A post-secondary researcher that is based out of the University of Manitoba wants to hear from local regional farmers to gain a better understanding of cover crops in the area.
Callum Morrison is conducting the prairie cover crop survey across the three prairie provinces and Ontario in conjunction with Dr. Yvonne Lawley.
The duo are conducting the first ever cover crop survey and the current goals are to learn the extent of cover cropping, why cover crops are being grown and determine how farmers are fitting cover cropping into their rotations.
“Farmers are wanting to know more about this information and it’s just not there at the moment,” said Morrison.
“They’re looking at enviously of the information that’s coming out of the States. A lot of them still aren’t sure of how cover cropping could fit into their existing systems. They have questions like how effective (it could) be for them, they want to know what benefits they might see, they want to see what challenges (there are). There are all these questions that researchers really don’t know.”
The Scotland native realizes he is a transplant and feels this project will allow him to understand Canadian agriculture and topic that allows him to connect with farmers in all three prairie provinces and reach out to all regions.
“I’ve just got such a great opportunity to learn and potentially benefit all these farmers in all these different areas,” said Morrison.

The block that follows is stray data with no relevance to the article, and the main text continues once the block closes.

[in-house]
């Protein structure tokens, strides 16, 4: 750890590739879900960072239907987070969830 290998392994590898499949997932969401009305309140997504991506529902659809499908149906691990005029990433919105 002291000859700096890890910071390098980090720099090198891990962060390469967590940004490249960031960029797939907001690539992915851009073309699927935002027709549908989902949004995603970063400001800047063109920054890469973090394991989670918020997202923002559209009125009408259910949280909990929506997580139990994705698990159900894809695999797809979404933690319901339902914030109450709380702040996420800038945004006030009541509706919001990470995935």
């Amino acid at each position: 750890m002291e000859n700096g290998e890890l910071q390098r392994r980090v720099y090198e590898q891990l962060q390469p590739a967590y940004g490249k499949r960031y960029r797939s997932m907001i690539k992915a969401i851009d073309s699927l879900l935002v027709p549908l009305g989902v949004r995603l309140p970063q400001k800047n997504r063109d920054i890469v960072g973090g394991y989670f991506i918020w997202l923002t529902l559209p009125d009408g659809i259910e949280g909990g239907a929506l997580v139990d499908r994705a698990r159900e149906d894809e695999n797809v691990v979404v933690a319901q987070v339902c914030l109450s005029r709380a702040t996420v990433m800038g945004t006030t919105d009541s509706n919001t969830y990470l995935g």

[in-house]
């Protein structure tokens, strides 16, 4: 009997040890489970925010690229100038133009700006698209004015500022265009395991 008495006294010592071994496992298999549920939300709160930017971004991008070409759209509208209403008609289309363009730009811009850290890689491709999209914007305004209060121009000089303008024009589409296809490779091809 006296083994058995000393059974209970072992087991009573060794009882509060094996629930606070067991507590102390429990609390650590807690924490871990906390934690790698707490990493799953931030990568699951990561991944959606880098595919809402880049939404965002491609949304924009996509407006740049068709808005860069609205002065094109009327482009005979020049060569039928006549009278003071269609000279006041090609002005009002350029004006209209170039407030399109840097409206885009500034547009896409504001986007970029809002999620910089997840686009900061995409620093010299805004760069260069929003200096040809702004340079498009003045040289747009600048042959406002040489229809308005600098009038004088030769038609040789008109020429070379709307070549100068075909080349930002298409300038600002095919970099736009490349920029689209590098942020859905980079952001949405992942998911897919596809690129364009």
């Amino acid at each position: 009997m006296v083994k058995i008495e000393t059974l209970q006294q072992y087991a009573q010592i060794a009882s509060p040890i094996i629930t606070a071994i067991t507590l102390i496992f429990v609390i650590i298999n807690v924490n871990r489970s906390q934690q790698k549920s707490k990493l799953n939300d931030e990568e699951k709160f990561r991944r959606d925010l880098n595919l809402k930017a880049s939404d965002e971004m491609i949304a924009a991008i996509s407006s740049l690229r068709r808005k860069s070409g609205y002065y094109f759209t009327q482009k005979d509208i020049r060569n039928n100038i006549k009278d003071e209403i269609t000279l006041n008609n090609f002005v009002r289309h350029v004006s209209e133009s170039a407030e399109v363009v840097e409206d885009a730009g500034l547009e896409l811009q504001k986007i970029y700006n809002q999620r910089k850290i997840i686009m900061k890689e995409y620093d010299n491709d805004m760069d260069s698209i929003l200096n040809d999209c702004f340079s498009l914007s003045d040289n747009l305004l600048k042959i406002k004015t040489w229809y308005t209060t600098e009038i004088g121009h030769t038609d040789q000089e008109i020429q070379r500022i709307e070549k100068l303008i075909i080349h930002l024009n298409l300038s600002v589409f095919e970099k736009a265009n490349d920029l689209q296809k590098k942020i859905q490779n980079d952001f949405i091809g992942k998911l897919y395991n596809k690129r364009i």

The cover crops have two major forms in Alberta, including a fall season cover crop which sees farmers harvest their cash crop and have another crop growing.
Then there is a shoulder season cover crop, which according to Morrison is quite popular on the prairies and grows over the entire season and is meant to combat compaction and can be utilized as feed for cows.
“Common misconceptions (are) cover crops are only grown by organic farmers,” he said.
“I meet a lot of farmers who tell me ‘Oh it’s only organic.’ I’d say just as well that a lot of farmers are maybe skeptical about what exactly is possible with cover crops. There is a small number of really innovative farmers out there who are really pushing boundaries of even myself and my professor thought were possible. I think it’s getting those stories out there is what we need.”
The survey is also opened to farmers who haven’t grown cover crops at all or in the last year.
“That’s hopefully going to give us a much deeper insight into what it actually happening across the prairies,” he said.
“It’s just as important to hear from farmers who’ve never grown cover crops or that did grow cover crops, but then stopped growing. We need to identify what challenges (that are) really limiting cover crops and we can identify mitigation methods to assist farmers to make sure they’re not going to have these challenges. But it also allows to see what is actually possible in the future because I do not think every farmer will be able to use cover crops.”
The survey c be taken online at https://www.surveymonkey.com/r/prairiecovercrops2020 until April 1.
The survey has been out since October 2020 and has had over 400 responses from the three prairie provinces.
Morrison said a third of the responses are from Alberta.